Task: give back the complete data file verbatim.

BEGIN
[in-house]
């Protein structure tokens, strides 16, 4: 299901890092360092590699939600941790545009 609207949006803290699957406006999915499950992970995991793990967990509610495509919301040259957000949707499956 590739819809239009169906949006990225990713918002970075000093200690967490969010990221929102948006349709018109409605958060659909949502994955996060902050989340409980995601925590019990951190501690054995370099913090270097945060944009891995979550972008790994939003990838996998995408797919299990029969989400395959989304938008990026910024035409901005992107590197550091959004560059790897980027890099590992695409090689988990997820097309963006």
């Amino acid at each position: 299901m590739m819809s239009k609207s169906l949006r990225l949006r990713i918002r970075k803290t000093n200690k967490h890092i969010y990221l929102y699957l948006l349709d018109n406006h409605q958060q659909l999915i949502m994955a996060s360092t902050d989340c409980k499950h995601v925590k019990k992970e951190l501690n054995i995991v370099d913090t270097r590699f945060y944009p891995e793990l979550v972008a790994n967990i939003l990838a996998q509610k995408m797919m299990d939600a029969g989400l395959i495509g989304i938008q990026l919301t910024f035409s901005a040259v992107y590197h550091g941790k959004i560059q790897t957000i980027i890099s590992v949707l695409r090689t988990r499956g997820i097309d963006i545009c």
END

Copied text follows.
[in-house]
């Protein structure tokens, strides 16, 4: 299901890092360092590699939600941790545009 609207949006803290699957406006999915499950992970995991793990967990509610495509919301040259957000949707499956 590739819809239009169906949006990225990713918002970075000093200690967490969010990221929102948006349709018109409605958060659909949502994955996060902050989340409980995601925590019990951190501690054995370099913090270097945060944009891995979550972008790994939003990838996998995408797919299990029969989400395959989304938008990026910024035409901005992107590197550091959004560059790897980027890099590992695409090689988990997820097309963006």
């Amino acid at each position: 299901m590739m819809s239009k609207s169906l949006r990225l949006r990713i918002r970075k803290t000093n200690k967490h890092i969010y990221l929102y699957l948006l349709d018109n406006h409605q958060q659909l999915i949502m994955a996060s360092t902050d989340c409980k499950h995601v925590k019990k992970e951190l501690n054995i995991v370099d913090t270097r590699f945060y944009p891995e793990l979550v972008a790994n967990i939003l990838a996998q509610k995408m797919m299990d939600a029969g989400l395959i495509g989304i938008q990026l919301t910024f035409s901005a040259v992107y590197h550091g941790k959004i560059q790897t957000i980027i890099s590992v949707l695409r090689t988990r499956g997820i097309d963006i545009c």